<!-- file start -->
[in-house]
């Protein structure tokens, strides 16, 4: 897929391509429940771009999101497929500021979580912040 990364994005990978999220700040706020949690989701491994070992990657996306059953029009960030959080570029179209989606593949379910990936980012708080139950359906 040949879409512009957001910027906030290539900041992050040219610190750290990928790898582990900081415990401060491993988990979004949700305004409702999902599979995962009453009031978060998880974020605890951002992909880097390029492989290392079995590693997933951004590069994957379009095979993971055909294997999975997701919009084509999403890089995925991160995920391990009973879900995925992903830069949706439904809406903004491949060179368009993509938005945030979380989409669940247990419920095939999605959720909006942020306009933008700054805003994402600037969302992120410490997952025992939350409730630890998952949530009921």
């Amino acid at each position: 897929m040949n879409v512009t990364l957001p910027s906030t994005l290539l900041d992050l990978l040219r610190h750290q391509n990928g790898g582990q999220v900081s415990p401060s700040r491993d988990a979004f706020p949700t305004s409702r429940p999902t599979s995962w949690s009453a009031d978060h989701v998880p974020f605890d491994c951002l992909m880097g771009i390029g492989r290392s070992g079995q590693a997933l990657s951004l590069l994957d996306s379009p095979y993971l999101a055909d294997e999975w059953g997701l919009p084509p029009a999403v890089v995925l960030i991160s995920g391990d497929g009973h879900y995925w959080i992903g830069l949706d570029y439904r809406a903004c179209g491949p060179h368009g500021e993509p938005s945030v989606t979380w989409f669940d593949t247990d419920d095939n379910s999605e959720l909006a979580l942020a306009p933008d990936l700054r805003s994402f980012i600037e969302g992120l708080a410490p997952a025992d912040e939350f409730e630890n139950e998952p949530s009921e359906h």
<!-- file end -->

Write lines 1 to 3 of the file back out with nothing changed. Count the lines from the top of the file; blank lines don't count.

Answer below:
[in-house]
């Protein structure tokens, strides 16, 4: 897929391509429940771009999101497929500021979580912040 990364994005990978999220700040706020949690989701491994070992990657996306059953029009960030959080570029179209989606593949379910990936980012708080139950359906 040949879409512009957001910027906030290539900041992050040219610190750290990928790898582990900081415990401060491993988990979004949700305004409702999902599979995962009453009031978060998880974020605890951002992909880097390029492989290392079995590693997933951004590069994957379009095979993971055909294997999975997701919009084509999403890089995925991160995920391990009973879900995925992903830069949706439904809406903004491949060179368009993509938005945030979380989409669940247990419920095939999605959720909006942020306009933008700054805003994402600037969302992120410490997952025992939350409730630890998952949530009921």
């Amino acid at each position: 897929m040949n879409v512009t990364l957001p910027s906030t994005l290539l900041d992050l990978l040219r610190h750290q391509n990928g790898g582990q999220v900081s415990p401060s700040r491993d988990a979004f706020p949700t305004s409702r429940p999902t599979s995962w949690s009453a009031d978060h989701v998880p974020f605890d491994c951002l992909m880097g771009i390029g492989r290392s070992g079995q590693a997933l990657s951004l590069l994957d996306s379009p095979y993971l999101a055909d294997e999975w059953g997701l919009p084509p029009a999403v890089v995925l960030i991160s995920g391990d497929g009973h879900y995925w959080i992903g830069l949706d570029y439904r809406a903004c179209g491949p060179h368009g500021e993509p938005s945030v989606t979380w989409f669940d593949t247990d419920d095939n379910s999605e959720l909006a979580l942020a306009p933008d990936l700054r805003s994402f980012i600037e969302g992120l708080a410490p997952a025992d912040e939350f409730e630890n139950e998952p949530s009921e359906h």